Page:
Breastfeeding your baby is a natural part of childbirth. Establishing and maintaining a successful breastfeeding experience involves a learning process and may take some patience and guidance. The staff members at Susquehanna Health’s Birthplace are here to help mothers achieve the best start to their breastfeeding experience and provide them with the guidance and knowledge necessary to achieve their goals. The Birthplace strives to follow the Ten Steps to Successful Breastfeeding (1)as outlined by WHO and UNICEF. These steps are recommended by the AAP and CDC as best practices for maternity care. Our facility implements policies and protocols to ensure mothers receive consistent, high-quality care that best supports their breastfeeding experience.
All Birthplace nursing staff members complete 24 hours of lactation-specific education. We have Internationally Board Certified Lactation Consultants, Certified Breastfeeding Counselors, and peer support from WIC Peer Breastfeeding Counselors.
Breastfeeding education is completed with mothers during prenatal office visits, and we encourage all mothers to attend a Breastfeeding Class.
After delivery, stable, naked newborns are immediately placed onto mother’s bare chest and covered with blankets. This is known as skin-to-skin contact and mothers are encouraged to hold their newborns skin-to-skin until first feeding occurs. For most babies this naturally occurs within the first half hour to hour after birth. This is an important time, when infants are most alert and will follow natural instincts to root and seek out the breast and self-attach. The benefits of skin to skin time are important for all moms and babies. If immediate skin-to-skin time is not possible due to mother or infant condition, it can be initiated as soon as mom and baby are stable.
Mothers will be taught how to achieve a comfortable latch and how to recognize effective suckling at the breast and will learn how to hand express colostrum for times when baby may be sleepy or not latching well. If direct breastfeeding is not possible due to mother or infant condition, mothers will be educated on how to establish and maintain milk supply with combined use of hand expression and hospital-grade electric breast pumps.
Infants will receive only mother’s breast milk unless supplementation is medically indicated. Mothers will be supported to exclusively breastfeed and educated about why exclusive breastfeeding is important.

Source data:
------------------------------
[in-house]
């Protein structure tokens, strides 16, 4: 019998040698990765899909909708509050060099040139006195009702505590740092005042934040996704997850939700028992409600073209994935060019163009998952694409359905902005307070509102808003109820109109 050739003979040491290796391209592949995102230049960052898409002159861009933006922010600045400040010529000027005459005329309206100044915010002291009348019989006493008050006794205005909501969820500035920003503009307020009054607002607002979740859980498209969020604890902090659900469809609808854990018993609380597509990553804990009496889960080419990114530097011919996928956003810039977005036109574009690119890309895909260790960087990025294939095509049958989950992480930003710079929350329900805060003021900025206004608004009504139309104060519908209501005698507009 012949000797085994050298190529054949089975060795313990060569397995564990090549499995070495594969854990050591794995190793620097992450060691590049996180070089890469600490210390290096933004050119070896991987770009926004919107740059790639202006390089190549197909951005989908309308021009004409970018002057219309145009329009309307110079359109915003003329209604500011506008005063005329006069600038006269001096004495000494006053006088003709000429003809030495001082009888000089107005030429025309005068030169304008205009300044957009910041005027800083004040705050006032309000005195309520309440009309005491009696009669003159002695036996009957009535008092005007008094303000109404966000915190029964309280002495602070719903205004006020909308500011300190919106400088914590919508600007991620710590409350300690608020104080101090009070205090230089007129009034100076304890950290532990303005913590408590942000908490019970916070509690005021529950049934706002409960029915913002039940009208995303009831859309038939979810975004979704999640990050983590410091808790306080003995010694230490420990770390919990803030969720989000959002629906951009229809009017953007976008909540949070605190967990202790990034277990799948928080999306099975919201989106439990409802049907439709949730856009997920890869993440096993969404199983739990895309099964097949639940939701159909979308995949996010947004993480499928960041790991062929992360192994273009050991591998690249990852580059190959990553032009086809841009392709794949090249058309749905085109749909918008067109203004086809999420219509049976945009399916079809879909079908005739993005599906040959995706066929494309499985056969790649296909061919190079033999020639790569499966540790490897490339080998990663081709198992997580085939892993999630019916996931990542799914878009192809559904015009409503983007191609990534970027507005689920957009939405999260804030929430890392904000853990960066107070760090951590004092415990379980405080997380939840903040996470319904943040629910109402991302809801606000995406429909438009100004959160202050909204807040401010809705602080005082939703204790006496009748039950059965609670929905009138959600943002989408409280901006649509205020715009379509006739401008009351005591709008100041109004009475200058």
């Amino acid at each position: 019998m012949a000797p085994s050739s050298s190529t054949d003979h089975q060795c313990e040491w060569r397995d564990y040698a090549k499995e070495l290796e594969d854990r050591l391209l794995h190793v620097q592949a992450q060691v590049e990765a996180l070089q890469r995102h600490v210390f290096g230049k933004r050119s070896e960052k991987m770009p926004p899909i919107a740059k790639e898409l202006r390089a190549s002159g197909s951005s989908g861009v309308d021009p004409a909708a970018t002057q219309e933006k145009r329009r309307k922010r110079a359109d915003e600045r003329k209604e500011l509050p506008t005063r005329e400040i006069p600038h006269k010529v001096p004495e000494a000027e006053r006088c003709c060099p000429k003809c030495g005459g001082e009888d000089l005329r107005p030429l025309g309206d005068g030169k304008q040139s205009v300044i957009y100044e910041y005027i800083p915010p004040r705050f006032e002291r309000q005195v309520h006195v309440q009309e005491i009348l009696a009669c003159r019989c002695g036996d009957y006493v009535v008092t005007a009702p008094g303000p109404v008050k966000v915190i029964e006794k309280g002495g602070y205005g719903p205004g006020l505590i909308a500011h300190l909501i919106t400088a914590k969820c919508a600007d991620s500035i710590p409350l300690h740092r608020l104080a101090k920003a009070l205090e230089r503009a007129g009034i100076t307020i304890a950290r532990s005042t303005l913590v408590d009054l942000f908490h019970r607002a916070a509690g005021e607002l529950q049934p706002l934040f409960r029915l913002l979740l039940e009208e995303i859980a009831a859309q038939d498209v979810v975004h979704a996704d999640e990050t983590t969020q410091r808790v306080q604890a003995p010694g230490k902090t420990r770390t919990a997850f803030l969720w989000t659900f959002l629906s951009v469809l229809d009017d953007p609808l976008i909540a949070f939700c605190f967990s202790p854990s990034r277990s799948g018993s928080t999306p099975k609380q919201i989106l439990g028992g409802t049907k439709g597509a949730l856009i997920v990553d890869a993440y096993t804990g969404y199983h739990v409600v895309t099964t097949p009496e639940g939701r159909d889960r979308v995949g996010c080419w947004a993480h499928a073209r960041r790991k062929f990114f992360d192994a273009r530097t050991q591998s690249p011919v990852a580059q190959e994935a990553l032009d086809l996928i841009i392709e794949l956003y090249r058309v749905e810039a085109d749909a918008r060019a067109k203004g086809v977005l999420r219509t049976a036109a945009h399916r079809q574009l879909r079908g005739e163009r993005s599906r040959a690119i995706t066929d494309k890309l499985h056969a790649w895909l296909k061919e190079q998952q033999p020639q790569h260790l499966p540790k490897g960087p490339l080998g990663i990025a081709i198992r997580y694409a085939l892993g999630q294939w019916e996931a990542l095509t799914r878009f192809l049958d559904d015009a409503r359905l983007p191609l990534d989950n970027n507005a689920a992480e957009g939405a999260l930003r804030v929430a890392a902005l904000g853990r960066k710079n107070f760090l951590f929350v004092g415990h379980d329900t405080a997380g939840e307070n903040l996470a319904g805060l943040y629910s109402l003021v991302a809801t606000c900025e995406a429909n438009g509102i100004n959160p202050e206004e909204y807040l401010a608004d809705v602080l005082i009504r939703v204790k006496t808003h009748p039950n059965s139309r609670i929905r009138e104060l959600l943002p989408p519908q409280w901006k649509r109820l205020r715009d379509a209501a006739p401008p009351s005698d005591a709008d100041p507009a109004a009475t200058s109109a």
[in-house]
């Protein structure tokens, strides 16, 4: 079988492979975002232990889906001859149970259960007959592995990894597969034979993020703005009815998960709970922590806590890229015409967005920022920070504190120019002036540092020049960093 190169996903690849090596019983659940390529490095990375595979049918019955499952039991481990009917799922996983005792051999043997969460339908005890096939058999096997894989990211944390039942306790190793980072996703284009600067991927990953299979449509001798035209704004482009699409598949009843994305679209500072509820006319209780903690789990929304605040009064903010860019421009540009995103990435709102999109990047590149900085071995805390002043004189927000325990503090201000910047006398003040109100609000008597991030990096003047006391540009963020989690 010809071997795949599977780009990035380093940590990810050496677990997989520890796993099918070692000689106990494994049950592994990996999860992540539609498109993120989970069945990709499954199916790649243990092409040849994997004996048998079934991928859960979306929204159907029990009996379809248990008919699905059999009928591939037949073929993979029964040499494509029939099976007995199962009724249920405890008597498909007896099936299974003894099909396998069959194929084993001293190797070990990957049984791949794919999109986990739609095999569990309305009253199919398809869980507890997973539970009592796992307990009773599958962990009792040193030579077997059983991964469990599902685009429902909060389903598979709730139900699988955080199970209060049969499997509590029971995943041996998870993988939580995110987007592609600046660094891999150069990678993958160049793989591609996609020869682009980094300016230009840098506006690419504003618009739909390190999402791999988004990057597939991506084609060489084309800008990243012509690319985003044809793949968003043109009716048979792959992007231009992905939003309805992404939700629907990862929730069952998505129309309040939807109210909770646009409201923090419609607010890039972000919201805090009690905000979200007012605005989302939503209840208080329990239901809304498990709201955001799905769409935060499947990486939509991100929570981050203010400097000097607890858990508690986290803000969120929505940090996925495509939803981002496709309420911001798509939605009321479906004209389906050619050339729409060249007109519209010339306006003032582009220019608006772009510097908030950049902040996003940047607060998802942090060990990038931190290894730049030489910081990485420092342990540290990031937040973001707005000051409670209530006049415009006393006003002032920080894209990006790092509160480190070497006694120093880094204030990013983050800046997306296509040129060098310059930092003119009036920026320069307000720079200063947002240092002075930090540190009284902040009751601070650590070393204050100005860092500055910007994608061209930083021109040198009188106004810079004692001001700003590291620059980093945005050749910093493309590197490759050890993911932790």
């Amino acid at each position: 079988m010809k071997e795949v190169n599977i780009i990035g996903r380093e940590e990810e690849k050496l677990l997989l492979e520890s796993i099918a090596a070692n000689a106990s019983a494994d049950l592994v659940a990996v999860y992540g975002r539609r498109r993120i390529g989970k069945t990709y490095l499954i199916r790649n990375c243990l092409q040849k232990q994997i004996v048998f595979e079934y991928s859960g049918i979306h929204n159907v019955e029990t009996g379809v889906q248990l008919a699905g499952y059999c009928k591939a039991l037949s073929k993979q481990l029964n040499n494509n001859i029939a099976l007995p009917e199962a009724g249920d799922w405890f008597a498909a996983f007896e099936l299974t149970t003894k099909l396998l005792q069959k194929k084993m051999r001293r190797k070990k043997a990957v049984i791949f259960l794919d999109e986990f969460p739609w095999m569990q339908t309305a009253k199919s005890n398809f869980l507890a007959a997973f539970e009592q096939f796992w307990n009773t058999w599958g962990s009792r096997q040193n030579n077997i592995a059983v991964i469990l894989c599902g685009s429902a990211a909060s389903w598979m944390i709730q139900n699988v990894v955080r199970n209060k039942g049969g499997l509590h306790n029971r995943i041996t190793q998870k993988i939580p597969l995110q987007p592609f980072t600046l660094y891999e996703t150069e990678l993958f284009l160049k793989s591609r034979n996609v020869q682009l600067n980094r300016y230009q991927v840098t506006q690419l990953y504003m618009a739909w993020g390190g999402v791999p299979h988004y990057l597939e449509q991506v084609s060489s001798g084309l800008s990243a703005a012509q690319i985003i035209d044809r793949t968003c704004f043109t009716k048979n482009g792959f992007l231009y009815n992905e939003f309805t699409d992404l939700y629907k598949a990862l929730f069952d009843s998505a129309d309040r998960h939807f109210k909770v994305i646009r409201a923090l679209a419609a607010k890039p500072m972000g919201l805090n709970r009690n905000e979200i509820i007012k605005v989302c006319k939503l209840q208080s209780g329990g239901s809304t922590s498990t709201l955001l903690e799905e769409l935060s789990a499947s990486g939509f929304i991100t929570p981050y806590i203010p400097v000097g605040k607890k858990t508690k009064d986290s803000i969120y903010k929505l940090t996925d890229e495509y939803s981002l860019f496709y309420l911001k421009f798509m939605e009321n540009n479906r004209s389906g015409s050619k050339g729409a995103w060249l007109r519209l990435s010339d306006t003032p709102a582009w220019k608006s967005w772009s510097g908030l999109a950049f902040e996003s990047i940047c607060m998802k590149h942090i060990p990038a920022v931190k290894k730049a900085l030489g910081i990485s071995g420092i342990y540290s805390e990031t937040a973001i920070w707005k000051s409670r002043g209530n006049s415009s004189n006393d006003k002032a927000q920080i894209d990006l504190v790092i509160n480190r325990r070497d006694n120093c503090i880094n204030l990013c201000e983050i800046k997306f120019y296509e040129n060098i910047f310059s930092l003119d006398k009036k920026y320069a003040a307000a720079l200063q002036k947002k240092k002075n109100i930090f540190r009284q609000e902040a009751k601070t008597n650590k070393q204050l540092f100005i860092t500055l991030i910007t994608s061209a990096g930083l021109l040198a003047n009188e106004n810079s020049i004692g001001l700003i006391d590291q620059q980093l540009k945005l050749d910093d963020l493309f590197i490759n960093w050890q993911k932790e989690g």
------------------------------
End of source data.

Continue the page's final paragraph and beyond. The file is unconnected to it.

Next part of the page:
Your baby will “room in” with you throughout your stay. All routine assessments and procedures will be done in the postpartum room. Rooming in is encouraged throughout your stay, day and night. This allows parents the full opportunity to get to know their baby and learn how to respond to his or her needs.
You will learn how to recognize infant feeding cues and you will be encouraged to breastfeed when your baby is showing these cues. This may vary greatly during the first 24 hrs and may be more frequent on day 2-3. Feeding on demand is the best way to establish a full milk supply.
Routine use of pacifiers and artificial nipples is discouraged. It is best to avoid the use of artificial nipples when the infant is learning to latch successfully and establish a full milk supply. Your baby’s sucking needs are best fulfilled at the breast at this time.
Mothers will receive information about services and resources available after discharge. Susquehanna Health has a group for nursing mothers called Baby Café. If mom and baby need further one-on-one assistance after discharge, please see our Breastfeeding Support section.
For more information on breastfeeding, visit our breastfeeding FAQ.
Read about the U.S. Department of Health and Human Services, Health Resources and Services Administration's guidelines to implement a lactation support program for businesses, The Business Case for Breastfeeding.
Medical research shows that breastfed babies:
- Are healthier
- Have fewer ear infections and episodes of flu or diarrhea
- Have stronger and straighter teeth
- Have fewer allergies
- Have fewer crib deaths
- Are less likely to be overweight
Learn more about why Breast Milk is the Best Milk.